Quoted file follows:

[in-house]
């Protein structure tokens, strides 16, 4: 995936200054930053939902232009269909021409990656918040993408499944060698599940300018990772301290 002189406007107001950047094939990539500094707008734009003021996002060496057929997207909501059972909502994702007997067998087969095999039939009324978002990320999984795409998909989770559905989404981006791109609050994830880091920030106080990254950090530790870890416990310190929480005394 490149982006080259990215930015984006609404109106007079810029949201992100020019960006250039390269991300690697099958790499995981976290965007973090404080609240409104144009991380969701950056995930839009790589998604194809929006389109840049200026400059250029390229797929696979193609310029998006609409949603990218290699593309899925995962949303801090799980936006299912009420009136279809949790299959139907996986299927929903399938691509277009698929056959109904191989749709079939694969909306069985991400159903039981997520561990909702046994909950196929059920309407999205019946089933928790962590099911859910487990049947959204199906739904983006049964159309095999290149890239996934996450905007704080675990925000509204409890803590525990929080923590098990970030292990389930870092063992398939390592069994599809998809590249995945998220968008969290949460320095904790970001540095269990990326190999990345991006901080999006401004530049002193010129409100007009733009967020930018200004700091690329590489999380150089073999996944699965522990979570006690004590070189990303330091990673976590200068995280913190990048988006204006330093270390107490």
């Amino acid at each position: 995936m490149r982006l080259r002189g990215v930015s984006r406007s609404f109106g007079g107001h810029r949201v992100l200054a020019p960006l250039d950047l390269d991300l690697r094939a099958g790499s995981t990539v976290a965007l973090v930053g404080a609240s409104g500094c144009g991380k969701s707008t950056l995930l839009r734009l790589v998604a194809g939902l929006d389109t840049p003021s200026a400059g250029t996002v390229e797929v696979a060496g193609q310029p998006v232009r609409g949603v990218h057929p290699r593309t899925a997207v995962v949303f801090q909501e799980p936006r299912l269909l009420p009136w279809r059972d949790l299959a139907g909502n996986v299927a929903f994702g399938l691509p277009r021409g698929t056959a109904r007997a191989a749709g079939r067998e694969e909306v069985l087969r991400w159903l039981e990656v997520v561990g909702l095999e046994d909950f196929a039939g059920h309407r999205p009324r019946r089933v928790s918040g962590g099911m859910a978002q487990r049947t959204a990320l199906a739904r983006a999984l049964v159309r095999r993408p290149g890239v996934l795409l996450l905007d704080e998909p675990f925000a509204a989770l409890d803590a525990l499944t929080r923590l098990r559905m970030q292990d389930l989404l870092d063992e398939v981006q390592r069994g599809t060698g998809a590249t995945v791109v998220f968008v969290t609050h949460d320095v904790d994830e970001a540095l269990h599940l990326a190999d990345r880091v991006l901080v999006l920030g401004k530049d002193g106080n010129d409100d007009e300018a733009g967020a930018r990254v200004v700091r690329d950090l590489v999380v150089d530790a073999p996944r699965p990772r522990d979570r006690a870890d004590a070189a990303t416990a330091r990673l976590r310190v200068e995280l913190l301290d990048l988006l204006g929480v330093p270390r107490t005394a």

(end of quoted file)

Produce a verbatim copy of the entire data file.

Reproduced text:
[in-house]
């Protein structure tokens, strides 16, 4: 995936200054930053939902232009269909021409990656918040993408499944060698599940300018990772301290 002189406007107001950047094939990539500094707008734009003021996002060496057929997207909501059972909502994702007997067998087969095999039939009324978002990320999984795409998909989770559905989404981006791109609050994830880091920030106080990254950090530790870890416990310190929480005394 490149982006080259990215930015984006609404109106007079810029949201992100020019960006250039390269991300690697099958790499995981976290965007973090404080609240409104144009991380969701950056995930839009790589998604194809929006389109840049200026400059250029390229797929696979193609310029998006609409949603990218290699593309899925995962949303801090799980936006299912009420009136279809949790299959139907996986299927929903399938691509277009698929056959109904191989749709079939694969909306069985991400159903039981997520561990909702046994909950196929059920309407999205019946089933928790962590099911859910487990049947959204199906739904983006049964159309095999290149890239996934996450905007704080675990925000509204409890803590525990929080923590098990970030292990389930870092063992398939390592069994599809998809590249995945998220968008969290949460320095904790970001540095269990990326190999990345991006901080999006401004530049002193010129409100007009733009967020930018200004700091690329590489999380150089073999996944699965522990979570006690004590070189990303330091990673976590200068995280913190990048988006204006330093270390107490």
């Amino acid at each position: 995936m490149r982006l080259r002189g990215v930015s984006r406007s609404f109106g007079g107001h810029r949201v992100l200054a020019p960006l250039d950047l390269d991300l690697r094939a099958g790499s995981t990539v976290a965007l973090v930053g404080a609240s409104g500094c144009g991380k969701s707008t950056l995930l839009r734009l790589v998604a194809g939902l929006d389109t840049p003021s200026a400059g250029t996002v390229e797929v696979a060496g193609q310029p998006v232009r609409g949603v990218h057929p290699r593309t899925a997207v995962v949303f801090q909501e799980p936006r299912l269909l009420p009136w279809r059972d949790l299959a139907g909502n996986v299927a929903f994702g399938l691509p277009r021409g698929t056959a109904r007997a191989a749709g079939r067998e694969e909306v069985l087969r991400w159903l039981e990656v997520v561990g909702l095999e046994d909950f196929a039939g059920h309407r999205p009324r019946r089933v928790s918040g962590g099911m859910a978002q487990r049947t959204a990320l199906a739904r983006a999984l049964v159309r095999r993408p290149g890239v996934l795409l996450l905007d704080e998909p675990f925000a509204a989770l409890d803590a525990l499944t929080r923590l098990r559905m970030q292990d389930l989404l870092d063992e398939v981006q390592r069994g599809t060698g998809a590249t995945v791109v998220f968008v969290t609050h949460d320095v904790d994830e970001a540095l269990h599940l990326a190999d990345r880091v991006l901080v999006l920030g401004k530049d002193g106080n010129d409100d007009e300018a733009g967020a930018r990254v200004v700091r690329d950090l590489v999380v150089d530790a073999p996944r699965p990772r522990d979570r006690a870890d004590a070189a990303t416990a330091r990673l976590r310190v200068e995280l913190l301290d990048l988006l204006g929480v330093p270390r107490t005394a």